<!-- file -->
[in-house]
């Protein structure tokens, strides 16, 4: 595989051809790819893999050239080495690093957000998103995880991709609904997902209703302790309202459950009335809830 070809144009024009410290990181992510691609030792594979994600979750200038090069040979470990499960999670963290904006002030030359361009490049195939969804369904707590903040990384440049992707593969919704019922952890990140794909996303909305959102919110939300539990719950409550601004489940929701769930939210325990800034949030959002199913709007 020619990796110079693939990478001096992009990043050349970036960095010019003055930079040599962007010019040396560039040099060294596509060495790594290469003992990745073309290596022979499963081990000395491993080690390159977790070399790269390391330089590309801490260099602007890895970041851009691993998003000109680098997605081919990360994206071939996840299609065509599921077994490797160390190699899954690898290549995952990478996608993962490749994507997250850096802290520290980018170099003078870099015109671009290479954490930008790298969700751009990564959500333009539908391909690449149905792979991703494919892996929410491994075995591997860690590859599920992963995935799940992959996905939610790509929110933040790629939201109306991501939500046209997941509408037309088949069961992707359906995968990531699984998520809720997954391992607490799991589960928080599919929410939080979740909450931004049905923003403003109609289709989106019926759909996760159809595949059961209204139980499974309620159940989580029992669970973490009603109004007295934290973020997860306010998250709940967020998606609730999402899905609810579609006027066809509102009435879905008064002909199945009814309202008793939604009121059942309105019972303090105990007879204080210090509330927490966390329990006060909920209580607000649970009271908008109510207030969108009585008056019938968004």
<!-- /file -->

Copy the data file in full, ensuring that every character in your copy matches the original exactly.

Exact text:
[in-house]
């Protein structure tokens, strides 16, 4: 595989051809790819893999050239080495690093957000998103995880991709609904997902209703302790309202459950009335809830 070809144009024009410290990181992510691609030792594979994600979750200038090069040979470990499960999670963290904006002030030359361009490049195939969804369904707590903040990384440049992707593969919704019922952890990140794909996303909305959102919110939300539990719950409550601004489940929701769930939210325990800034949030959002199913709007 020619990796110079693939990478001096992009990043050349970036960095010019003055930079040599962007010019040396560039040099060294596509060495790594290469003992990745073309290596022979499963081990000395491993080690390159977790070399790269390391330089590309801490260099602007890895970041851009691993998003000109680098997605081919990360994206071939996840299609065509599921077994490797160390190699899954690898290549995952990478996608993962490749994507997250850096802290520290980018170099003078870099015109671009290479954490930008790298969700751009990564959500333009539908391909690449149905792979991703494919892996929410491994075995591997860690590859599920992963995935799940992959996905939610790509929110933040790629939201109306991501939500046209997941509408037309088949069961992707359906995968990531699984998520809720997954391992607490799991589960928080599919929410939080979740909450931004049905923003403003109609289709989106019926759909996760159809595949059961209204139980499974309620159940989580029992669970973490009603109004007295934290973020997860306010998250709940967020998606609730999402899905609810579609006027066809509102009435879905008064002909199945009814309202008793939604009121059942309105019972303090105990007879204080210090509330927490966390329990006060909920209580607000649970009271908008109510207030969108009585008056019938968004």